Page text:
Leave a comment

From Orwell to ‘Little Mermaid,’ Kuwait steps up book banning

(From the New York Times. Link to the complete article given below)

No book, it seems, is too substantive or too insignificant to be banned in Kuwait. Recent targets of the government’s literary censors include an encyclopedia with a picture of Michelangelo’s David and a Disney version of “The Little Mermaid.”

David had no fig leaf, and the mermaid, alas, wore half a bikini.

“There are no hijab-wearing mermaids,” said Shamayel al-Sharikh, a Kuwaiti women’s activist. “The powers that be thought her dress was promiscuous. It’s humiliating.”

Kuwaitis like to think of their country as an enclave of intellectual freedom in the conservative Persian Gulf, a haven that once welcomed exiled Arab writers. But that self-image is becoming harder to sustain.

Responding to the demands of a growing conservative bloc in Parliament, the government is increasingly banning books.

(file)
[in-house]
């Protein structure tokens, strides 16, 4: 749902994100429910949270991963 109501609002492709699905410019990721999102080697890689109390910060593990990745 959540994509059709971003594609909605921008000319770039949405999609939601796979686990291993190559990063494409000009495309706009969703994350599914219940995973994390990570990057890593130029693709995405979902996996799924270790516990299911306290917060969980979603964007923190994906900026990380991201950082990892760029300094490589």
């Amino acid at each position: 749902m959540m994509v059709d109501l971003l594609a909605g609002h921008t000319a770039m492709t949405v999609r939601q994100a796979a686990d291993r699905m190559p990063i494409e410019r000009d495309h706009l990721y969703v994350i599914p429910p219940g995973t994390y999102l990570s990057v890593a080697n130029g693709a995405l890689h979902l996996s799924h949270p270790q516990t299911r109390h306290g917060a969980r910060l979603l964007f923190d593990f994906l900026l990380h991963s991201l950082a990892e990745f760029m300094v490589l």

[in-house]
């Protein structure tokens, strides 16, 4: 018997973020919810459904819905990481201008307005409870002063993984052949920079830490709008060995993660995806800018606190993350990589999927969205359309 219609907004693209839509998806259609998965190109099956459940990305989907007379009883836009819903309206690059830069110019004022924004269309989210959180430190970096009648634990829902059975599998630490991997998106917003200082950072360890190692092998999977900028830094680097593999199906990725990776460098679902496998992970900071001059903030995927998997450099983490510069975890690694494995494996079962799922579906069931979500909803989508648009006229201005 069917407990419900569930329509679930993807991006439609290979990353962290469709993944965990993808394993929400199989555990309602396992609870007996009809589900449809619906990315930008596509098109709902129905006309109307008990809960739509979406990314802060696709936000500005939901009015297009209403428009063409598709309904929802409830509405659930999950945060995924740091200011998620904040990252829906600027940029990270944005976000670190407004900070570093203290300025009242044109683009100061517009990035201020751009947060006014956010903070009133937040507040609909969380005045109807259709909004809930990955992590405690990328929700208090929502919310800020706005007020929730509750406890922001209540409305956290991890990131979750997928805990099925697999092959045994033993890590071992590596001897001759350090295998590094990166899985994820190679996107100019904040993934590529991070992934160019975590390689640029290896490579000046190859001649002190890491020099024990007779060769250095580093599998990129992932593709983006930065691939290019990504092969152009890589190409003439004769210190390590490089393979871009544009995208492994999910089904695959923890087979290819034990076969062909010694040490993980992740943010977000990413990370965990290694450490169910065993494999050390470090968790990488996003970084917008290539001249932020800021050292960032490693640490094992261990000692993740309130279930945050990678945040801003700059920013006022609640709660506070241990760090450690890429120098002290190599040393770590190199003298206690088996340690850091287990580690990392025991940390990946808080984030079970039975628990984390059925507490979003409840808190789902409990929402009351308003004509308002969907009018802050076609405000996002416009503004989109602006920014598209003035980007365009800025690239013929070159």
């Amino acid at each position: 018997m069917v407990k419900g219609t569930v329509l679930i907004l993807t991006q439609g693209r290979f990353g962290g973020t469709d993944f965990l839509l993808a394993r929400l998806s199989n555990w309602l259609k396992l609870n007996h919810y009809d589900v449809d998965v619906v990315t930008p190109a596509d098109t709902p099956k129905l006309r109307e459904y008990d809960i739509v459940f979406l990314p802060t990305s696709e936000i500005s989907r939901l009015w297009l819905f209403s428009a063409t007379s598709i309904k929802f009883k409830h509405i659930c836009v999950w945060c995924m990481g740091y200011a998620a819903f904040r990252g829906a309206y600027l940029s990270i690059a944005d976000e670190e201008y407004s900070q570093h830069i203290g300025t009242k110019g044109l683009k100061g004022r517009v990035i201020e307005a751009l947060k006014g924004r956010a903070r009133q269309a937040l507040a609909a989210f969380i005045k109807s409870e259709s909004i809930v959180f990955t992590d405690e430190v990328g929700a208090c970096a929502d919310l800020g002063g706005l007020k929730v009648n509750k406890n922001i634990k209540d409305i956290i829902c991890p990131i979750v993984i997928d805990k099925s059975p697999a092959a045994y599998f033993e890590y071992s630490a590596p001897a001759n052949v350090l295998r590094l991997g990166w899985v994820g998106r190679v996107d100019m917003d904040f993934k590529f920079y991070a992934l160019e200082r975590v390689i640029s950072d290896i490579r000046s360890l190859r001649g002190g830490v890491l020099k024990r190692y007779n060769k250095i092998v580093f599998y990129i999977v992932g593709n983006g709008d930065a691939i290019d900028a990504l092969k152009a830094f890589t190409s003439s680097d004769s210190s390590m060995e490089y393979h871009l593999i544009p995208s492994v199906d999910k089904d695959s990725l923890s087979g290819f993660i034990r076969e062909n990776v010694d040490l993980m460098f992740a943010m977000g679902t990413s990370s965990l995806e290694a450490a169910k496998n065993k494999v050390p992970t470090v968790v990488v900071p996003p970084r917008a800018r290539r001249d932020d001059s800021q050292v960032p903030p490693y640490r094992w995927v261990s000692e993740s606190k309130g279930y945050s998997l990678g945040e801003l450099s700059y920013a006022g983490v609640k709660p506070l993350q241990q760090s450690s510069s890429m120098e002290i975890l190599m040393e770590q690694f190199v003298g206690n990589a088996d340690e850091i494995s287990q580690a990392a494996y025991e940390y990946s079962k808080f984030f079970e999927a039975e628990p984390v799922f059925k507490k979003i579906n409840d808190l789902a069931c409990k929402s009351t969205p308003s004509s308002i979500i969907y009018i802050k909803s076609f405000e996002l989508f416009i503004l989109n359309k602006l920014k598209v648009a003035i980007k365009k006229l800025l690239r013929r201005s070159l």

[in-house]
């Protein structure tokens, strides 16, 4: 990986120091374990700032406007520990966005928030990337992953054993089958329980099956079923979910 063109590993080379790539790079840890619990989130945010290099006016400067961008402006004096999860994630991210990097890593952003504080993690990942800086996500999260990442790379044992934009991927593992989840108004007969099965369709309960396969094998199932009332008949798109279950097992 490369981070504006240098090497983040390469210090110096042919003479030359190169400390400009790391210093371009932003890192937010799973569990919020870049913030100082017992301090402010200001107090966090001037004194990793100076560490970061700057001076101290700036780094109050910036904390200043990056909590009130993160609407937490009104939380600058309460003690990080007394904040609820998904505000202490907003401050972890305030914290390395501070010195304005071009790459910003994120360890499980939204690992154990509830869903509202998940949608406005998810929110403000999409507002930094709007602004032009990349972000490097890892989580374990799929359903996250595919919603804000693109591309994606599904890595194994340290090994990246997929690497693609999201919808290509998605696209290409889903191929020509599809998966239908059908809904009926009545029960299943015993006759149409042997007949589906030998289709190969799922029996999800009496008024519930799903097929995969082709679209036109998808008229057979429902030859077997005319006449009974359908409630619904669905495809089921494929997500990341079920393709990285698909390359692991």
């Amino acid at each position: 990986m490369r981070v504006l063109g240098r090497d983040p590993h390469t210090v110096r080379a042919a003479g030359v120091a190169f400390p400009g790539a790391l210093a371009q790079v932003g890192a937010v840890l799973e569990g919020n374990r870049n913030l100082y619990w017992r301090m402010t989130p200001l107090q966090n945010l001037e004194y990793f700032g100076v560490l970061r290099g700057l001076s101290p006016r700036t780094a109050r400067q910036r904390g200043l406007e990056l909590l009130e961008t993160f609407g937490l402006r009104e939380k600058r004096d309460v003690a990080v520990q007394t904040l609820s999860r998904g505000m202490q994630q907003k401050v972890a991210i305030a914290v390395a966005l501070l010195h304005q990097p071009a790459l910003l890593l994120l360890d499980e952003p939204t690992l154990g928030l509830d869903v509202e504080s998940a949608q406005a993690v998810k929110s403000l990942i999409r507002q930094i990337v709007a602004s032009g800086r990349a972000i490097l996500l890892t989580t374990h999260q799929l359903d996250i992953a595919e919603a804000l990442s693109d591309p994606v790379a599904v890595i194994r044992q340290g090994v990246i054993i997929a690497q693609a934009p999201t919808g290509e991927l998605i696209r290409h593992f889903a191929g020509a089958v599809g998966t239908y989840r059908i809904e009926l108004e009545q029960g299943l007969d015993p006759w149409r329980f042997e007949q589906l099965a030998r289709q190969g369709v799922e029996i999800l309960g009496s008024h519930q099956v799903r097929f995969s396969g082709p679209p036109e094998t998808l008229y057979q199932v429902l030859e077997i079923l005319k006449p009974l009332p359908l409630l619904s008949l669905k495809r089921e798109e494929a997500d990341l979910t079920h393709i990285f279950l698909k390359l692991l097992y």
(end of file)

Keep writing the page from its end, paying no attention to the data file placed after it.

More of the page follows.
In August, the government acknowledged that it had banned 4,390 books since 2014, hundreds of them this year, including many works of literature that had once been considered untouchable, setting off street demonstrations and online protests.

Read more at the New York Times link here


Leave a comment

A New Chapter for Children’s Literature Across Indonesia

Though he wrote numerous plays, novels and poems, Danish writer Hans Christian Andersen is best remembered for his fairy tales that have been read to and by children all over the world.

“The Princess and the Pea,” “The Little Mermaid,” “The Wild Swans,” “The Little Match Girl” and “The Ugly Duckling” are only a few among his best-known stories; a trademark of his tales are the often heartbreaking ordeals and challenges his characters must go through before finding happiness — if they find it at all.

Since 1967, International Children’s Book Day is celebrated on April 2, Andersen’s birthday, in order to remember his legacy and at the same time inspire a passion for reading in children.

Read More